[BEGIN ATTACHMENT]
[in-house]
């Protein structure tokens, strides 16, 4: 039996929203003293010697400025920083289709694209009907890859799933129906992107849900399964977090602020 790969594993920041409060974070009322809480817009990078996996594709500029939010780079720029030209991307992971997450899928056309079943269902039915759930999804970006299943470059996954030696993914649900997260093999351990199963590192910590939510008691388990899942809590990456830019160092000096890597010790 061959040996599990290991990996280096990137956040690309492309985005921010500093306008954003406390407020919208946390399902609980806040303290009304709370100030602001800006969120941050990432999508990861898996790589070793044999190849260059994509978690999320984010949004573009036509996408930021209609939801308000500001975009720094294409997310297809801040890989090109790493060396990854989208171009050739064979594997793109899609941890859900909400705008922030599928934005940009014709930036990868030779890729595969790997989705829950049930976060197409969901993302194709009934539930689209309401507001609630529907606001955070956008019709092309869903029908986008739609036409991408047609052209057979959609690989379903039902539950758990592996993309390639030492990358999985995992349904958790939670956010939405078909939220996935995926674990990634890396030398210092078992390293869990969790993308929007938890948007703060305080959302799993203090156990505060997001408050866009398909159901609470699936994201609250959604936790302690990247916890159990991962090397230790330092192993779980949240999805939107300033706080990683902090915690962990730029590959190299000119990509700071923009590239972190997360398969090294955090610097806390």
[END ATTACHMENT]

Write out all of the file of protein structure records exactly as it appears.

[in-house]
């Protein structure tokens, strides 16, 4: 039996929203003293010697400025920083289709694209009907890859799933129906992107849900399964977090602020 790969594993920041409060974070009322809480817009990078996996594709500029939010780079720029030209991307992971997450899928056309079943269902039915759930999804970006299943470059996954030696993914649900997260093999351990199963590192910590939510008691388990899942809590990456830019160092000096890597010790 061959040996599990290991990996280096990137956040690309492309985005921010500093306008954003406390407020919208946390399902609980806040303290009304709370100030602001800006969120941050990432999508990861898996790589070793044999190849260059994509978690999320984010949004573009036509996408930021209609939801308000500001975009720094294409997310297809801040890989090109790493060396990854989208171009050739064979594997793109899609941890859900909400705008922030599928934005940009014709930036990868030779890729595969790997989705829950049930976060197409969901993302194709009934539930689209309401507001609630529907606001955070956008019709092309869903029908986008739609036409991408047609052209057979959609690989379903039902539950758990592996993309390639030492990358999985995992349904958790939670956010939405078909939220996935995926674990990634890396030398210092078992390293869990969790993308929007938890948007703060305080959302799993203090156990505060997001408050866009398909159901609470699936994201609250959604936790302690990247916890159990991962090397230790330092192993779980949240999805939107300033706080990683902090915690962990730029590959190299000119990509700071923009590239972190997360398969090294955090610097806390």